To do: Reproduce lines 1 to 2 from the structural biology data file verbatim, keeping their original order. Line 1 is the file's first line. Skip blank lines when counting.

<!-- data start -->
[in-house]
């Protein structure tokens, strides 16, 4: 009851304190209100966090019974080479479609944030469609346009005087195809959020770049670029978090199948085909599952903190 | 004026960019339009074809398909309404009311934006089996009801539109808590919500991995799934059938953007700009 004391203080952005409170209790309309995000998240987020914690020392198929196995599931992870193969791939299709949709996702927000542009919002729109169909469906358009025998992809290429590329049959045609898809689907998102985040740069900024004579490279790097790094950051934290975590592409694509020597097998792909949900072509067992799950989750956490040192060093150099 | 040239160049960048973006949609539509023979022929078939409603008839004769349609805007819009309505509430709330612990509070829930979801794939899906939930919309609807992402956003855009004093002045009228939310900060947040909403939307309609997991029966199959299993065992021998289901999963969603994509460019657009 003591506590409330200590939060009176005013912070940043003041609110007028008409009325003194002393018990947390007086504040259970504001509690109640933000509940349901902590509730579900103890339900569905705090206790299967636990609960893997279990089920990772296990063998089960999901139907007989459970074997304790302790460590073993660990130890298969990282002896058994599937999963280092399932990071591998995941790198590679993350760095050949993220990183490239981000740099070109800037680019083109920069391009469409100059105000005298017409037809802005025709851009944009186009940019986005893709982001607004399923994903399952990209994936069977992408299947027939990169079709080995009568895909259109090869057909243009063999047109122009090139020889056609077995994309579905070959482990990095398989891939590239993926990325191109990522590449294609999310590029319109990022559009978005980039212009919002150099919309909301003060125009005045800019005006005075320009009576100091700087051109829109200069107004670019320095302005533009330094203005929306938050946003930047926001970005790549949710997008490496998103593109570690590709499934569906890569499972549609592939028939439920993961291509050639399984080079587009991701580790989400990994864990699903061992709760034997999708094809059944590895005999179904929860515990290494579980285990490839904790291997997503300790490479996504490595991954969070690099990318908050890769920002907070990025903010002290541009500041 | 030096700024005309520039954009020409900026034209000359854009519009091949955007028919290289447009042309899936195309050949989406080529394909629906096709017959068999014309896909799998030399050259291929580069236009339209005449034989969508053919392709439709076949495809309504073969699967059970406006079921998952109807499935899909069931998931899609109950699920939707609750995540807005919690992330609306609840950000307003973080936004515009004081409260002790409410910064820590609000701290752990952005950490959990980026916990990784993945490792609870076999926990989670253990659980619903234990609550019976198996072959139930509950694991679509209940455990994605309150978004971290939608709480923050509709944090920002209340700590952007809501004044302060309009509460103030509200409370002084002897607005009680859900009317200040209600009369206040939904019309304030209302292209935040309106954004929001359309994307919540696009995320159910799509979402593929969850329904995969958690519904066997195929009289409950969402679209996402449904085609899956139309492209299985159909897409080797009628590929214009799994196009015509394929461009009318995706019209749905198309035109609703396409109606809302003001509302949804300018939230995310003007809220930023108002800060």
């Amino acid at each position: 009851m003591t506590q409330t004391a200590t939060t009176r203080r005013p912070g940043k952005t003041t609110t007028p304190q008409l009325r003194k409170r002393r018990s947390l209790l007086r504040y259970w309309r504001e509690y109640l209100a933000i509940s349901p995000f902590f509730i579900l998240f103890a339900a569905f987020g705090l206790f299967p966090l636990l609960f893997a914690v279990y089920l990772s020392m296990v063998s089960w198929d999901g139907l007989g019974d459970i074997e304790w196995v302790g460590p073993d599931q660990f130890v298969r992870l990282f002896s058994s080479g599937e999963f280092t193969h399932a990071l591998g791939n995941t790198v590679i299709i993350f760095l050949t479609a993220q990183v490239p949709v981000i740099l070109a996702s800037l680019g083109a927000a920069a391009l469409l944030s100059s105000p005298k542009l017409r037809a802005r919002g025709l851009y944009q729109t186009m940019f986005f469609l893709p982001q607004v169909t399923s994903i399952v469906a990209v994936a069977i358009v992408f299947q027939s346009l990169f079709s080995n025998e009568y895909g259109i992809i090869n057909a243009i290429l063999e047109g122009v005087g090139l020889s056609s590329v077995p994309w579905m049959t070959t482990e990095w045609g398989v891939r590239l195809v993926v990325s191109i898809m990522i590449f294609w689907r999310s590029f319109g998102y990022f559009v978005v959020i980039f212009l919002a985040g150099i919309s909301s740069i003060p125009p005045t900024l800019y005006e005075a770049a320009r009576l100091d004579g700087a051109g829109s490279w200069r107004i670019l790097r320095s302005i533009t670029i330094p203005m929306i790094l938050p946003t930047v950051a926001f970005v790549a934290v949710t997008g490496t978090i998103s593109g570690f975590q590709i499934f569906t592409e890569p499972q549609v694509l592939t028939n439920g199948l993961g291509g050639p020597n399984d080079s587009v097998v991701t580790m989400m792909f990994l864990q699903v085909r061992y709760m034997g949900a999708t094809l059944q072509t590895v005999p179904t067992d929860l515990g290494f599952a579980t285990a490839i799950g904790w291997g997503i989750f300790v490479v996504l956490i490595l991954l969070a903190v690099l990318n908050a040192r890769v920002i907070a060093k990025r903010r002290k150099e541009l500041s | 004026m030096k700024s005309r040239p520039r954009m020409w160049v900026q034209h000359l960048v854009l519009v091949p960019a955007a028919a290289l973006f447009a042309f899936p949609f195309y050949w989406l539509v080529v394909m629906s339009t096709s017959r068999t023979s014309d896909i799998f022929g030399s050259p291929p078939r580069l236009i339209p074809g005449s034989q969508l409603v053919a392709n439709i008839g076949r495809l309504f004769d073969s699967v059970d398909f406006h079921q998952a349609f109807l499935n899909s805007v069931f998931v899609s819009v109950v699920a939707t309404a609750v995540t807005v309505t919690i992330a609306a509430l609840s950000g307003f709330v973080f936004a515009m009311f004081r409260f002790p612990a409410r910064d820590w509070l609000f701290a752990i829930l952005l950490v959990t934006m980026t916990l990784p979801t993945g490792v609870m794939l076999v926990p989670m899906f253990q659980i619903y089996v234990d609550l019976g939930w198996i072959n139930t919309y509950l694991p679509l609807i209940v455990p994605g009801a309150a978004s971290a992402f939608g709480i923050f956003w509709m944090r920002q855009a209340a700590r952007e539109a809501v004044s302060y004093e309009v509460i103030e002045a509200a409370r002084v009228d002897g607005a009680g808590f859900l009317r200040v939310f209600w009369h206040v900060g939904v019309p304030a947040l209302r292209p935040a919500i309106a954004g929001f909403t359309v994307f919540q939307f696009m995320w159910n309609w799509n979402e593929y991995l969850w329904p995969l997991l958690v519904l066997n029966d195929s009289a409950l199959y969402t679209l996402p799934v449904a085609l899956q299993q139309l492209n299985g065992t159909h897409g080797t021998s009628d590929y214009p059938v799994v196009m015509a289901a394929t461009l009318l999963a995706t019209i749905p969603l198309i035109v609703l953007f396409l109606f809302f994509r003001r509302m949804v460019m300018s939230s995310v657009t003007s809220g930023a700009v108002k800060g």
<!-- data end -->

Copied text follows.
[in-house]
């Protein structure tokens, strides 16, 4: 009851304190209100966090019974080479479609944030469609346009005087195809959020770049670029978090199948085909599952903190 | 004026960019339009074809398909309404009311934006089996009801539109808590919500991995799934059938953007700009 004391203080952005409170209790309309995000998240987020914690020392198929196995599931992870193969791939299709949709996702927000542009919002729109169909469906358009025998992809290429590329049959045609898809689907998102985040740069900024004579490279790097790094950051934290975590592409694509020597097998792909949900072509067992799950989750956490040192060093150099 | 040239160049960048973006949609539509023979022929078939409603008839004769349609805007819009309505509430709330612990509070829930979801794939899906939930919309609807992402956003855009004093002045009228939310900060947040909403939307309609997991029966199959299993065992021998289901999963969603994509460019657009 003591506590409330200590939060009176005013912070940043003041609110007028008409009325003194002393018990947390007086504040259970504001509690109640933000509940349901902590509730579900103890339900569905705090206790299967636990609960893997279990089920990772296990063998089960999901139907007989459970074997304790302790460590073993660990130890298969990282002896058994599937999963280092399932990071591998995941790198590679993350760095050949993220990183490239981000740099070109800037680019083109920069391009469409100059105000005298017409037809802005025709851009944009186009940019986005893709982001607004399923994903399952990209994936069977992408299947027939990169079709080995009568895909259109090869057909243009063999047109122009090139020889056609077995994309579905070959482990990095398989891939590239993926990325191109990522590449294609999310590029319109990022559009978005980039212009919002150099919309909301003060125009005045800019005006005075320009009576100091700087051109829109200069107004670019320095302005533009330094203005929306938050946003930047926001970005790549949710997008490496998103593109570690590709499934569906890569499972549609592939028939439920993961291509050639399984080079587009991701580790989400990994864990699903061992709760034997999708094809059944590895005999179904929860515990290494579980285990490839904790291997997503300790490479996504490595991954969070690099990318908050890769920002907070990025903010002290541009500041 | 030096700024005309520039954009020409900026034209000359854009519009091949955007028919290289447009042309899936195309050949989406080529394909629906096709017959068999014309896909799998030399050259291929580069236009339209005449034989969508053919392709439709076949495809309504073969699967059970406006079921998952109807499935899909069931998931899609109950699920939707609750995540807005919690992330609306609840950000307003973080936004515009004081409260002790409410910064820590609000701290752990952005950490959990980026916990990784993945490792609870076999926990989670253990659980619903234990609550019976198996072959139930509950694991679509209940455990994605309150978004971290939608709480923050509709944090920002209340700590952007809501004044302060309009509460103030509200409370002084002897607005009680859900009317200040209600009369206040939904019309304030209302292209935040309106954004929001359309994307919540696009995320159910799509979402593929969850329904995969958690519904066997195929009289409950969402679209996402449904085609899956139309492209299985159909897409080797009628590929214009799994196009015509394929461009009318995706019209749905198309035109609703396409109606809302003001509302949804300018939230995310003007809220930023108002800060």